Keir Starmer has reneged on another of his ten leadership pledges – the one that guaranteed he would “support the abolition of tuition fees“. This is despite the Labour Party leader firmly assuring party members and the public during the 2020 leadership election that the pledge “will be in a Starmer manifesto“. He has deceived members who voted for him on the basis of his ten Pledges. Moreover, Starmer has hung out to dry students across the country who turned out in force in 2017 and 2019 to vote for Labour. He did so just days before the local elections.
Tuition fees: decades of objection from students and Labour members
Students both within and outside the Labour Party have long argued against the fee-based model of higher education. From their introduction in 1998 by Tony Blair’s government, student organisations all over the UK have opposed tuition fees. The National Union of Students (NUS) has repeatedly criticised them, barring a brief interlude from 2008 to 2014. Predictably, this was during the presidency of a certain Wes Streeting. Former NUS vice president for higher education Hillary Gyebi-Ababio called on the government to both “abolish tuition fees, and write off student debt“.
In February, the newly re-established Labour Students organisation passed a motion committing to the abolition of tuition fees. It also called for the restoration of maintenance grants. This followed widespread calls by university Labour societies for the party to follow through on Starmer’s now-dropped tuition fees pledge.
Student members play a significant role in local party bodies, election campaigns, and organising for the party on campuses across the UK. However, our views and participation within the party can often be met with grudging tolerance at best, and outright hostility at worst. The catchphrase of ‘student politics’ – simply meaning young people and students engaging in politics – is thrown around as euphemism for immature and overly idealistic politics. Of course, this is despite students knowing our situations and what is best for us. We are experts on outrageous rents, bad public transport, high living costs, and education systems that governments have thrown open to the free market.
Ruining students’ lives
The abolition of tuition fees would move the country away from the present fee-based model. It has created £182bn worth of student debt overall, with an average student owing £45,800. Average debt rises amongst poorer students to £57,000 due to the necessity of higher maintenance loans. So, a visionary Labour manifesto should include detailed education policy and funding across primary, secondary, higher, and further education. It must also see the policy through a lens of the de-marketisation of all education.
Scrapping tuition fees would transform students’ and graduates’ lives. It would mean each cohort no longer graduates with a mountain of unpayable debt. In tandem with the restoration of maintenance grants to reduce total debt, and the reformation of the Office for Students ‘from a market regulator to a body of the National Education Service, acting in the public interest’, the next government has the opportunity to upend education in the UK for generations to come.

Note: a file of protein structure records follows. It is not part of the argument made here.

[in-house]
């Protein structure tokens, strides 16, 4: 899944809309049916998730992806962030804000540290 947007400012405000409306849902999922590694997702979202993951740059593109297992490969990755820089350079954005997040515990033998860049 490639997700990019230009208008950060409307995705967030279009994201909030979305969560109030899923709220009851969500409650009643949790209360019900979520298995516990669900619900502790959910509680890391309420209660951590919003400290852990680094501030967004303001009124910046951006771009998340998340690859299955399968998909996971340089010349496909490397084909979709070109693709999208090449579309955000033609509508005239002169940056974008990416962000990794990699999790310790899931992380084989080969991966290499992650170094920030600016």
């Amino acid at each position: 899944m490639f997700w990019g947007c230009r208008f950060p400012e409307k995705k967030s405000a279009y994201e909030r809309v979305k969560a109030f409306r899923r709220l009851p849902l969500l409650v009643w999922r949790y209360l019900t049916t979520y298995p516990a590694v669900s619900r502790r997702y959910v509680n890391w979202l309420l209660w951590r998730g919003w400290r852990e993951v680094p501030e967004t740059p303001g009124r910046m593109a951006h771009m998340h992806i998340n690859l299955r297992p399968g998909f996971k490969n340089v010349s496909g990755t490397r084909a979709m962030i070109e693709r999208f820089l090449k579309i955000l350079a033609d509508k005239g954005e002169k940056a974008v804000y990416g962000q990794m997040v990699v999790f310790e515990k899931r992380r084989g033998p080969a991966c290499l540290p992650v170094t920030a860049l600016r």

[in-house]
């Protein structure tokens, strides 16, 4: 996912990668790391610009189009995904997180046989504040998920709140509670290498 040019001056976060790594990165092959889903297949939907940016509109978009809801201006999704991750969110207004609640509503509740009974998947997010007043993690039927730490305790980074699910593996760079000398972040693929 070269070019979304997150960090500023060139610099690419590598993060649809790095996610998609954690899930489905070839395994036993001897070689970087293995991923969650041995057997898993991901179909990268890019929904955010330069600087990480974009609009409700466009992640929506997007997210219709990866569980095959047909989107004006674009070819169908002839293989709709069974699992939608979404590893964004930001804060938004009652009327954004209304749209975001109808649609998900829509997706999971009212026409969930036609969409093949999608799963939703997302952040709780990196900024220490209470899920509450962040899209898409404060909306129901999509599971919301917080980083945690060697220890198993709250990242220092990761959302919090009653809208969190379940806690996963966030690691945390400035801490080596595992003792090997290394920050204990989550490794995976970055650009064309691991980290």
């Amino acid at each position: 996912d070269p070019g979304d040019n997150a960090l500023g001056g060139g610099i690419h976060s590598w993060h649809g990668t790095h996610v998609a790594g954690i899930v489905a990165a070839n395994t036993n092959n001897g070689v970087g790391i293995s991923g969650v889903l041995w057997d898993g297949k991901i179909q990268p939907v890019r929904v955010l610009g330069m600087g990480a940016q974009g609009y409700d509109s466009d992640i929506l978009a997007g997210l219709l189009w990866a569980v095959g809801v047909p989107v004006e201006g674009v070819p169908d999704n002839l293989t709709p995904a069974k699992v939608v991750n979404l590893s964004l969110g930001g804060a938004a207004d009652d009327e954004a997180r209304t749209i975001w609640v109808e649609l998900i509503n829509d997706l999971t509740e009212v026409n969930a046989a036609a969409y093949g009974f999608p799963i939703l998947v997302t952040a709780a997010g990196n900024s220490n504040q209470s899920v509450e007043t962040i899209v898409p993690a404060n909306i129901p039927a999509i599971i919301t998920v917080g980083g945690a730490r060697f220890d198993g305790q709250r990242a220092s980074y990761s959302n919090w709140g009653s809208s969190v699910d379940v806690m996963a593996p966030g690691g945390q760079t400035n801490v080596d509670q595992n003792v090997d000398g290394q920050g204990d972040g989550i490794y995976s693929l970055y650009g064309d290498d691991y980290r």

It incomprehensible for Starmer to drop the abolition of tuition fees when over half of voters aged 16-35 voted Labour in 2019. Young people overwhelmingly endorse 2019 manifesto commitments such as public ownership of transport and energy, as well as the abolition of tuition fees. Given that a general election is due next year and the 2024 manifesto is in the first stages of development right now, it seems that Starmer has wholly misjudged students and their priorities.
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What we need is the de-marketisation of higher education. This starts with the abolition of a fee-based model for higher education, transforming it from a commodity to be bought and sold into a public service that benefits all like healthcare, welfare, and utilities.
Starmer: not trustworthy
Starmer has committed a monumental betrayal of all students just hours before vital local elections get underway in England. However, this also demonstrates how Starmer and the team around him are failing to win over younger voters or give them reasons to vote for Labour. A few hours after the announcement on Tuesday 2 May, Starmer asked party members and supporters on Twitter to ‘Vote Labour’, telling them “it’s time to build a better Britain“. This will be impossible without Starmer’s 2020 policy commitments. Moreover, it will also be impossible because students and young people can no longer trust his word on anything.
Students are experts on our own situations, good and ill; our lives; our worries, and our debts. It is unfortunate that the Labour leadership are now actively at odds with Labour Students on tuition fees. It is more worrying in the long term that Starmer is totally ignoring students and young people in the party. Any manifesto that wins over students, school leavers, and young people as a whole must show bold leadership on breaking the cycle of extortionate tuition fees and lifelong student debt.
George Taylor is a postgraduate student at the University of Aberdeen and the Youth & Students Officer for Aberdeen Labour
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